'Opening our hearts through Armenian dance' (2018)
On feminismandreligion.com, 3 February 2018.
Here is an excerpt:
'In these challenging times, one of the hardest things to do is to keep our hearts open. Grief and despair tend to shut them down. And even among close friends, colleagues, family members, and people with whom we share worship, when we clash over differing political opinions, trust can swiftly erode. These kinds of losses and sorrows can make us just want to close the doors to our hearts.
Yet hardened hearts and minds are not going to help us overcome conflicts and affirm connections. Only if we can open our hearts to one another, holding the fullness of our (and others’) feelings in a compassionate way, can we weather the storms which threaten to divide us further. And only if we are united can we find our way together through those storms.
One of the best ways I know to connect with others and to open my heart is through the joyful experience of traditional circle dance, particularly Armenian dances. I have written previously on this blog (The Dance of Memory, The Wishing Tree) about Armenian dances and their ancient roots, their links to the pre-Christian Goddess, and how they affirm survival throughout the traumas of history. I have also written about my friend and colleague Shakeh Major Tchilingirian and her inspiring Circle of Life project, which brings Armenians, Turks, Kurds, Assyrians, and other survivors of atrocities and genocide to dance together for reconciliation.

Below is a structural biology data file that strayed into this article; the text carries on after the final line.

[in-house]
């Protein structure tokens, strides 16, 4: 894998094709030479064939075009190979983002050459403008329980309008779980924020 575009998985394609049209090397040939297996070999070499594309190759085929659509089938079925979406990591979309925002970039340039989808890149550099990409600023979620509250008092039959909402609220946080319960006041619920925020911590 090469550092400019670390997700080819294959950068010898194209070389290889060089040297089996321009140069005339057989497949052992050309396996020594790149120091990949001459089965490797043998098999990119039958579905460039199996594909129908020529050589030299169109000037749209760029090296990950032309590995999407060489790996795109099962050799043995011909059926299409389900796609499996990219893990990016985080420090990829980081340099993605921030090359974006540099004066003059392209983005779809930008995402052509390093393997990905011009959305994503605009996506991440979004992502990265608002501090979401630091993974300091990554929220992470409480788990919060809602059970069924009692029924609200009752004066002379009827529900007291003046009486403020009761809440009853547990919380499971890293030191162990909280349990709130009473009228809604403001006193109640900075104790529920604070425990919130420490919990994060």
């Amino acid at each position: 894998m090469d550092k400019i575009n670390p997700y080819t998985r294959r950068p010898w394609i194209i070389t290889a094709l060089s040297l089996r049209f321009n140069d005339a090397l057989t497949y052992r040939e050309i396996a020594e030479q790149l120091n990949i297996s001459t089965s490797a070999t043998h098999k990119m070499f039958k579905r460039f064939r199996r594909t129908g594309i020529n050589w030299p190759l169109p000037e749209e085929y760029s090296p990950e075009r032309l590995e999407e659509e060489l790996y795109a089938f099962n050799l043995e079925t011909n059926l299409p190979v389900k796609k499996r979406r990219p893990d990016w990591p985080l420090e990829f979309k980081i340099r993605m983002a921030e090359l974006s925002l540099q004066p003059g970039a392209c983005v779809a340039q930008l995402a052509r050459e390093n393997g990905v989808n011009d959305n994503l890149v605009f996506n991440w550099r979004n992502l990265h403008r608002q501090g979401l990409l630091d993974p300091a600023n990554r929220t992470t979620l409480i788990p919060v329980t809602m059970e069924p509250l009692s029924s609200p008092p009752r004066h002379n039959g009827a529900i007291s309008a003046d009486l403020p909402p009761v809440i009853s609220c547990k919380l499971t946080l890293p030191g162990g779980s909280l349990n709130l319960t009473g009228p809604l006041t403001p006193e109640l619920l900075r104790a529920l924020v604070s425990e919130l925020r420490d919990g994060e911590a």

Of course, any time people join hands in a circle to dance together, we open our hearts, but Armenian dances are particularly suited to bring us together in this way. In the Armenian dance handhold, we join hands by linking little fingers, which traditional Chinese medicine teaches is where the heart meridian runs. As we dance, this sensitive contact with our neighbors on either side, whose little fingers are gently linked with our own, stimulates the chi, or energy, of the heart meridian to flow. We hold our arms at heart level, slightly forward of the body, creating a space in front of the heart chakra like a chalice which we can sense slowly filling with the energy of the dance. This energy is often expressed, literally and symbolically, through the candles we hold in the ‘mom’ (candle) dances common in Armenia. As each dancer connects to this energy, the whole circle becomes a chalice, full to overflowing with this sacred life force.....'
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